Mary Heilmann: Visions, Waves and Roads, Hauser & Wirth, Savile Row


In the 1970s Mary Heilmann, an American painter, did something to abstract painting that, at that time, seemed pretty unlikely.

 She made paintings of blocks, stripes and other shapes that seemed fun and silly one minute, and nightclub seedy the next. They could conjure the atmosphere of being on a dark highway or in a child’s playpen. Her paintings could be mournful, sexy or energetic, communicating, very subtly, with combinations of colour, structure and highwire balance between precision and mess something that language cannot describe easily. Though for some time she was a quintessential ‘artist’s artist’, Heilmann begun to receive wider acclaim over the last decade and was the subject of a touring retrospective.

At Hauser & Wirth are a selection of paintings, ceramics and furniture made over the last few years. Heilmann intends that viewers sit on the jazzy, acid-bright chairs that she has created and placed around the space to ‘hang out’ with her paintings. She treats art history like the best mashup DJ - her chairs are remixes Donald Judd and Gerrit Rietveld with a pop twist.

Many of her paintings are made on wooden boards in blockish shapes like Tetris pieces, some jammed together. One set of works on show here, that have a base colour of lurid green – Fracture and Spill (2010), for example, speak to me of a very particular tone of 1980s colour – ugly fluro green with black, set upon by hot pinks and yellows that appear to ooze slowly down the painting. They are garish yet full of mischief and possibility, and put me in mind of a Hallowe’en I spent in an American town when I was a child, visiting a costume shop full of bright gunky goo and facepaints, and seeing shop windows in grubby malls with fluorescent colour clashes. In a double painting work Pink Mirage (2011) a jumble of pink paint shades arrange themselves into a grid on the right hand side, whilst splashing and wobbling around on the canvas on the left.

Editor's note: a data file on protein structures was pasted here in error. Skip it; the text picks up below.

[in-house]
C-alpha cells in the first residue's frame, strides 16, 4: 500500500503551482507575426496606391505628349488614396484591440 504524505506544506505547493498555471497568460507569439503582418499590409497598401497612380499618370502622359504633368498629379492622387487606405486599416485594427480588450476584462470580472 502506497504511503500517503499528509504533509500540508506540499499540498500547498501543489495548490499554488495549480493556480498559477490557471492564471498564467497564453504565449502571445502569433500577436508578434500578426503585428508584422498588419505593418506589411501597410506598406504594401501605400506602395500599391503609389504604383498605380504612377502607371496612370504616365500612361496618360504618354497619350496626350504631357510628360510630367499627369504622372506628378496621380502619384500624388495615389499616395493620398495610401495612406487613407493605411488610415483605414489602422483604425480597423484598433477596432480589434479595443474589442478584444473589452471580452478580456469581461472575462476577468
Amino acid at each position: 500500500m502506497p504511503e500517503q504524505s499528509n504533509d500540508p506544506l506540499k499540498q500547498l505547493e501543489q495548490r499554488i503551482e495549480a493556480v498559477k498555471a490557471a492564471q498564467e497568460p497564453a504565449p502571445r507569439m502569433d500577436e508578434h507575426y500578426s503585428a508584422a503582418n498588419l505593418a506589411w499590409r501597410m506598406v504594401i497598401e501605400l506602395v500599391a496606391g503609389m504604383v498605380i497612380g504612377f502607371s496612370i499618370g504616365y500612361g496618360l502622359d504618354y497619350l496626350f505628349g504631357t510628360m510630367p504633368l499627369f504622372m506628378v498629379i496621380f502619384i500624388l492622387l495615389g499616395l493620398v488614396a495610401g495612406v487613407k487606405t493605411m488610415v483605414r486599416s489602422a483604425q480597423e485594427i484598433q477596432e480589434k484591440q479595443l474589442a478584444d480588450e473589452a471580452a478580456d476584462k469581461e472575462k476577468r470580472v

Heilmann’s paint handling sometimes has a quality that seems, if not childish, then certainly playful. Smeary, or too watery, applied unevenly and with what looks like a devil-may-care approach (her work has been described as a ‘smart joke’). Coloured ceramic spots line the walls as though they were paintings too, like flat lumpy smarties – one green spot even has a little red mark on it like a sweet, saucy kiss.